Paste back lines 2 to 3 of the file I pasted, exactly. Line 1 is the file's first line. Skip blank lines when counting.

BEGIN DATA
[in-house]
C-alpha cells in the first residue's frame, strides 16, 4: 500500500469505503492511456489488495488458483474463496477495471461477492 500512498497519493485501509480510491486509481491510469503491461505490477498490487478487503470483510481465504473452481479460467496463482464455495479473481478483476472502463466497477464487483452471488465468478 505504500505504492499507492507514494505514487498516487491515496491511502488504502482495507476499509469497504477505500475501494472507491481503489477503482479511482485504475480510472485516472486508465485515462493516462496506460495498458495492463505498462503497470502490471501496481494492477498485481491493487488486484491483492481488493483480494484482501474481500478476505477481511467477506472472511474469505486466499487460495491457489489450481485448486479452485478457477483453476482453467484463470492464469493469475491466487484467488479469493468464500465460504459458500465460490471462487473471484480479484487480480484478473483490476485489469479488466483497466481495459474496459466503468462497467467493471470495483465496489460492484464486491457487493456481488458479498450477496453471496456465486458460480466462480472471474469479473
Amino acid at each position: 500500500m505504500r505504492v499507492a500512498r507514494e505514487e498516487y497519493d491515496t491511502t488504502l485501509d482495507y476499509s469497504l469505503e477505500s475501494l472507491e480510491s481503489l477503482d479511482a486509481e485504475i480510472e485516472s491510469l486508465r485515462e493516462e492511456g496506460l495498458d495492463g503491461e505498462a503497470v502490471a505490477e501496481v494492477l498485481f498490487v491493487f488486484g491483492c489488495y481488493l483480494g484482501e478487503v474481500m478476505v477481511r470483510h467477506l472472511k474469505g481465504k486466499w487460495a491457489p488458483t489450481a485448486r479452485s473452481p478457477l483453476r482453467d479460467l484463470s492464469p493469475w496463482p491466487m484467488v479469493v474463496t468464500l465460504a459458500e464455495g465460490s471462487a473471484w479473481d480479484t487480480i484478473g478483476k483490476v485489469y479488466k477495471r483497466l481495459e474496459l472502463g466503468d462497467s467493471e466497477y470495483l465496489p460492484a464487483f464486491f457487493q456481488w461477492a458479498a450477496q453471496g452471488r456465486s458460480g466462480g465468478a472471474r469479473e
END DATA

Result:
C-alpha cells in the first residue's frame, strides 16, 4: 500500500469505503492511456489488495488458483474463496477495471461477492 500512498497519493485501509480510491486509481491510469503491461505490477498490487478487503470483510481465504473452481479460467496463482464455495479473481478483476472502463466497477464487483452471488465468478 505504500505504492499507492507514494505514487498516487491515496491511502488504502482495507476499509469497504477505500475501494472507491481503489477503482479511482485504475480510472485516472486508465485515462493516462496506460495498458495492463505498462503497470502490471501496481494492477498485481491493487488486484491483492481488493483480494484482501474481500478476505477481511467477506472472511474469505486466499487460495491457489489450481485448486479452485478457477483453476482453467484463470492464469493469475491466487484467488479469493468464500465460504459458500465460490471462487473471484480479484487480480484478473483490476485489469479488466483497466481495459474496459466503468462497467467493471470495483465496489460492484464486491457487493456481488458479498450477496453471496456465486458460480466462480472471474469479473
Amino acid at each position: 500500500m505504500r505504492v499507492a500512498r507514494e505514487e498516487y497519493d491515496t491511502t488504502l485501509d482495507y476499509s469497504l469505503e477505500s475501494l472507491e480510491s481503489l477503482d479511482a486509481e485504475i480510472e485516472s491510469l486508465r485515462e493516462e492511456g496506460l495498458d495492463g503491461e505498462a503497470v502490471a505490477e501496481v494492477l498485481f498490487v491493487f488486484g491483492c489488495y481488493l483480494g484482501e478487503v474481500m478476505v477481511r470483510h467477506l472472511k474469505g481465504k486466499w487460495a491457489p488458483t489450481a485448486r479452485s473452481p478457477l483453476r482453467d479460467l484463470s492464469p493469475w496463482p491466487m484467488v479469493v474463496t468464500l465460504a459458500e464455495g465460490s471462487a473471484w479473481d480479484t487480480i484478473g478483476k483490476v485489469y479488466k477495471r483497466l481495459e474496459l472502463g466503468d462497467s467493471e466497477y470495483l465496489p460492484a464487483f464486491f457487493q456481488w461477492a458479498a450477496q453471496g452471488r456465486s458460480g466462480g465468478a472471474r469479473e